Peter Gosselin Fitzgerald
(born October 20, 1960) was the junior United States Senator from Illinois from 1999 to
He is a member of the Republican Party
previously served in the Illinois
from 1992 to 1998, where he was a member of the
' group of conservatives
who often challenged the
leadership of the Illinois GOP. The group also included Steve Rauschenberger
, Dave Syverson
, Patrick O'Malley
Illinois, Fitzgerald graduated from Portsmouth Abbey
School, a Catholic boarding school on the shores of Rhode Island, in 1978 and from Dartmouth College in 1982. He completed his post-graduate studies as a
Rotary Scholar at Aristotelian
University in Greece, and earned
his law degree from the University of
Michigan in 1986.
Fitzgerald's family has been continuously involved in commercial
banking since the mid-1940s. His father, Gerald, built Suburban
Bancorp, a chain of suburban banks, by aggressively founding and
buying banks around the Chicago suburbs, which he sold in 1994 to a
subsidiary of the Bank of Montreal
for $246 million.
After a hard-fought primary
against Illinois Comptroller
, in which the
latter had the support of most national and state-level Republican
leaders, Fitzgerald defeated first-term Democratic
Senator Carol Moseley Braun
1998, and served for one term in the U.S. Senate. He was the first
Republican in Illinois to win a U.S. Senate race in 20 years, and
the only Republican challenger in the country to defeat an
incumbent Democratic senator in the 1998 election
cycle. Even though
Moseley Braun was dogged by corruption
charges, Fitzgerald only
defeated her by 2.9%.
is a staunch conservative, opposed to abortion (except to save the
life of the mother), gun control, gay marriage and taxes, but on
some issues, particularly environmental issues — he opposed
drilling in the Arctic National Wildlife Refuge throughout his tenure in the US Senate — he broke
with conservative colleagues.
Throughout his tenure in the Senate, Fitzgerald battled with the
state Republican Party leadership. He insisted on the appointment
of an out-of-state US
, Patrick Fitzgerald
(who is unrelated), to investigate corruption in the Illinois state
government, which led to several indictments, including that of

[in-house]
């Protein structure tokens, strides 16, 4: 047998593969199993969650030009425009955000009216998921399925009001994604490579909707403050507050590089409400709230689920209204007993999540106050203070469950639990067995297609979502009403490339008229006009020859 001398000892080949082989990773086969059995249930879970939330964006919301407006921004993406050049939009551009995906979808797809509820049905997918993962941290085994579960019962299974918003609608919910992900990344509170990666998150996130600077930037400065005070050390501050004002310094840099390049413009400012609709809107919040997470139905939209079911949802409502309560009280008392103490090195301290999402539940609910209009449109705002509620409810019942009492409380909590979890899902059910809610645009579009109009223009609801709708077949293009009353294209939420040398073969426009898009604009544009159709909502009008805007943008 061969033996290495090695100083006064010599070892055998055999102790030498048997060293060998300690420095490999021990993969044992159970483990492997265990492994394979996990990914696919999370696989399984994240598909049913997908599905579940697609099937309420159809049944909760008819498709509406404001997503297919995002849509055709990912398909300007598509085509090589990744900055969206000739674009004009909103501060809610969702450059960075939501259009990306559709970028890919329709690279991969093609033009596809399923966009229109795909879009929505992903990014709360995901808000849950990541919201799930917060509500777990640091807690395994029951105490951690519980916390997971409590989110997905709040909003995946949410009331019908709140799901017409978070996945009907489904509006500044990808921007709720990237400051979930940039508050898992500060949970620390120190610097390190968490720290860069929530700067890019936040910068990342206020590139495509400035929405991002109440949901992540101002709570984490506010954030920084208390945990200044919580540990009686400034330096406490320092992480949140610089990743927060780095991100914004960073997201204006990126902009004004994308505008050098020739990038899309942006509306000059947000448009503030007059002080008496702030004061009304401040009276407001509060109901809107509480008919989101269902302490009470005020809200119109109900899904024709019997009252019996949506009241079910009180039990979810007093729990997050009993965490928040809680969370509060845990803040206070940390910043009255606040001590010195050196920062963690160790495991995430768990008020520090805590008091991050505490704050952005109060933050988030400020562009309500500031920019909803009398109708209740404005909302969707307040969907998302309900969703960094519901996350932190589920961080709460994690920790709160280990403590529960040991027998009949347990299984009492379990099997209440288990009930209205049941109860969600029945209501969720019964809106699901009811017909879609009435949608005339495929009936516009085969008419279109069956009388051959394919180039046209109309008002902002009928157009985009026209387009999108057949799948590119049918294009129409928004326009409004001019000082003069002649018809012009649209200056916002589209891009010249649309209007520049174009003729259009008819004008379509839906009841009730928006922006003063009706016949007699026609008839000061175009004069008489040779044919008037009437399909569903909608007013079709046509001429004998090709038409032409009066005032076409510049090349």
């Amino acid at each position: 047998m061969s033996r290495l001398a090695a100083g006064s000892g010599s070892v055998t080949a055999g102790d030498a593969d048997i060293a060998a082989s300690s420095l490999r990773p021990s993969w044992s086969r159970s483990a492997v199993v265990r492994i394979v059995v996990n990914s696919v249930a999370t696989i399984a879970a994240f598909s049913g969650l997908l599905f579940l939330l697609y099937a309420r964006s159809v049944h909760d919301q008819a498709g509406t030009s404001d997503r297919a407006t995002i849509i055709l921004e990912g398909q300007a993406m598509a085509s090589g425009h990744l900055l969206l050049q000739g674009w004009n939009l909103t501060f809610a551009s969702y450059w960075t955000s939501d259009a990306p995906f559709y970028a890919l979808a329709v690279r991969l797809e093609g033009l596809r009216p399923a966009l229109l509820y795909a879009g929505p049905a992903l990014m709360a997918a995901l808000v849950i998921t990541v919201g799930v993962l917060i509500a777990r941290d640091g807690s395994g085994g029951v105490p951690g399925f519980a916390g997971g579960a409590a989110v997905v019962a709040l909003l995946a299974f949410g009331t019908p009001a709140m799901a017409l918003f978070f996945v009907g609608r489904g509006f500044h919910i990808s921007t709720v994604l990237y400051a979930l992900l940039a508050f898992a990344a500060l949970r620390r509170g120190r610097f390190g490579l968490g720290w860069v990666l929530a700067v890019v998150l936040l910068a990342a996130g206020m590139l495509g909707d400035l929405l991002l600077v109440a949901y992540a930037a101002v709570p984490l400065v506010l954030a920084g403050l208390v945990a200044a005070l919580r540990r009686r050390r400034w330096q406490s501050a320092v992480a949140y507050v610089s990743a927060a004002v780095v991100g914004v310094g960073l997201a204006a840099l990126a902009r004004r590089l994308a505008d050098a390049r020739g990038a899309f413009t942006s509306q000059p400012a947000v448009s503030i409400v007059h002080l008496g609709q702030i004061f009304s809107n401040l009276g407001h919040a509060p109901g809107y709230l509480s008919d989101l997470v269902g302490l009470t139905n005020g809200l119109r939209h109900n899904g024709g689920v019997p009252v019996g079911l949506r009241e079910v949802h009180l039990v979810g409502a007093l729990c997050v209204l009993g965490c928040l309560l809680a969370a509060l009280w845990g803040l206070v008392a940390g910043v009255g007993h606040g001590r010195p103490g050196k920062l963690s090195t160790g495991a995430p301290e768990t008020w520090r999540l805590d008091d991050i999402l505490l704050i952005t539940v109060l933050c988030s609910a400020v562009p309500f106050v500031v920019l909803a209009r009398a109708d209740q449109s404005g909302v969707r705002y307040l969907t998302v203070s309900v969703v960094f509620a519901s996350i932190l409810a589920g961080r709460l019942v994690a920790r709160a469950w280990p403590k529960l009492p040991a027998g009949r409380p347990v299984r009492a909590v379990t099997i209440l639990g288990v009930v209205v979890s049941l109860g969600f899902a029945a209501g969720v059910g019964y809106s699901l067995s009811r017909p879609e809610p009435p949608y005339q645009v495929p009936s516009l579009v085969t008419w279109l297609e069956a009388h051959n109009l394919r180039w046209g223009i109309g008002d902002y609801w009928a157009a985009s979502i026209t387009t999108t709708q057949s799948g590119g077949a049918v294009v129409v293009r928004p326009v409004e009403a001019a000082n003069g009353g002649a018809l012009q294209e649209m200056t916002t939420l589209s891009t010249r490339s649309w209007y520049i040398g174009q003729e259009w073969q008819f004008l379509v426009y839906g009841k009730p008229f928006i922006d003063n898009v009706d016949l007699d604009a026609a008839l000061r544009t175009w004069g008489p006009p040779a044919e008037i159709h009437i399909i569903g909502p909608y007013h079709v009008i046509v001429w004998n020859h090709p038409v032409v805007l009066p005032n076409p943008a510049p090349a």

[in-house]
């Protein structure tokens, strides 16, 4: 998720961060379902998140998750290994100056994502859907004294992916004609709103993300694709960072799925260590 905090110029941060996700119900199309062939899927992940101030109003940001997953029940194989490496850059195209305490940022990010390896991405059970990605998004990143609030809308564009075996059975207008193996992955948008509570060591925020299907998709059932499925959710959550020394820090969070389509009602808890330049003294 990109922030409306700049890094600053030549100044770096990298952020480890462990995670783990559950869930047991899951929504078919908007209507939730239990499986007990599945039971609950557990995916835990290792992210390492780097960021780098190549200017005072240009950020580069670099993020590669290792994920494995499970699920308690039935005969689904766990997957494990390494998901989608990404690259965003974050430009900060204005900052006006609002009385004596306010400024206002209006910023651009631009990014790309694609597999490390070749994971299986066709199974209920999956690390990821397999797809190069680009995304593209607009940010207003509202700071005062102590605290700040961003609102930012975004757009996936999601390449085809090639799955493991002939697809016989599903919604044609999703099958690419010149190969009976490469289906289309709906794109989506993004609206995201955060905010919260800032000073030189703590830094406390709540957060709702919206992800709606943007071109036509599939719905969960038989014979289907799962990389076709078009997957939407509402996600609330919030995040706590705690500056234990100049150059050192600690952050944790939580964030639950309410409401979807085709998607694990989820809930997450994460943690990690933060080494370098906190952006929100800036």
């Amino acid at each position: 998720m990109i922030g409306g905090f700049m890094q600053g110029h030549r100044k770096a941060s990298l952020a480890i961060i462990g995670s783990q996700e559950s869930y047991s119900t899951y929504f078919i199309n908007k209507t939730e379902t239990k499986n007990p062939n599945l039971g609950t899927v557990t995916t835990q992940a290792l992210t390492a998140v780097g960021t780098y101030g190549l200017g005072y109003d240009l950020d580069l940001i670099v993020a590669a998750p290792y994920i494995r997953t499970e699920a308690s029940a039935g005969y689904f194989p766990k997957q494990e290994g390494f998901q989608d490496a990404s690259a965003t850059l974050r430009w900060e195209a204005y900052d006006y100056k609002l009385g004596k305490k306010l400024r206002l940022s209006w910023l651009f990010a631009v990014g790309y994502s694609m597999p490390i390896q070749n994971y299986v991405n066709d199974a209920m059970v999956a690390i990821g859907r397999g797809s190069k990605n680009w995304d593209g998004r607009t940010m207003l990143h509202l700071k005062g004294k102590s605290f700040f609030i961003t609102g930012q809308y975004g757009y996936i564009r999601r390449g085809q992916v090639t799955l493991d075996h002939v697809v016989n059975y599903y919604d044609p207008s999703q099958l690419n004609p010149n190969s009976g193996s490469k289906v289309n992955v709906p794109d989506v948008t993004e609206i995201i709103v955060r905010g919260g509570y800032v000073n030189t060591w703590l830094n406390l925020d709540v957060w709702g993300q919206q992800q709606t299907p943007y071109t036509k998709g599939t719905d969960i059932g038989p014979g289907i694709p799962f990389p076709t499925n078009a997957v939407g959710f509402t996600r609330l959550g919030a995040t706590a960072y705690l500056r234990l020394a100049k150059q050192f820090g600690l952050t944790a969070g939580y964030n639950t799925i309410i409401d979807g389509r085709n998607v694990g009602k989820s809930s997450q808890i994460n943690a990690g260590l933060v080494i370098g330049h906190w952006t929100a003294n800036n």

former Republican Governor
, who has since been
convicted of several criminal abuses of authority, and Democratic
Governor Rod Blagojevich
, who is accused of
attempting to sell the Senate
seat vacated by Barack Obama
Fitzgerald declined to run for reelection largely because many
Republican insiders who had failed to support him in his first run
in 1998 had made it clear he would not have their support again, in
what he knew would be a much tougher race.
Fitzgerald had two major moments in the spotlight in the Senate,
the first in 2000 when he filibustered
massive federal spending bill because it included funds for the
Lincoln Presidential Library in Springfield. He did it to bring to
light the Republican-controlled Illinois state government's failure
to promise competitive bidding for the project.
His second major moment was following the September 11, 2001 attacks
Congress quickly passed a massive bailout measure for most of the
major airlines, which were in trouble financially. Standing alone
out of all members of the U.S. Senate, Fitzgerald delivered a
speech entitled "Who will bail out the American taxpayer," arguing
that the airlines would simply go through the money and remain
financially unstable. The bill passed 99 to 1.
Citing problems dealing with the state party leadership and family
issues, Fitzgerald retired from the Senate at the end of his first
and only term. He was succeeded by future President Barack Obama
Fitzgerald is Chairman of Chain
Bridge Bank, N.A.
in McLean, Virginia. He serves on the Board
of Trustees of the National Constitution Center in Philadelphia, which is a museum dedicated to the U.S. Constitution
- 1998 Republican Primary - U.S.
- 1998 General Election - U.S.
Bridge Bank, N.A.
- National Constitution Center (2008). National Constitution Center Board of Trustees.
Retrieved April 17, 2008.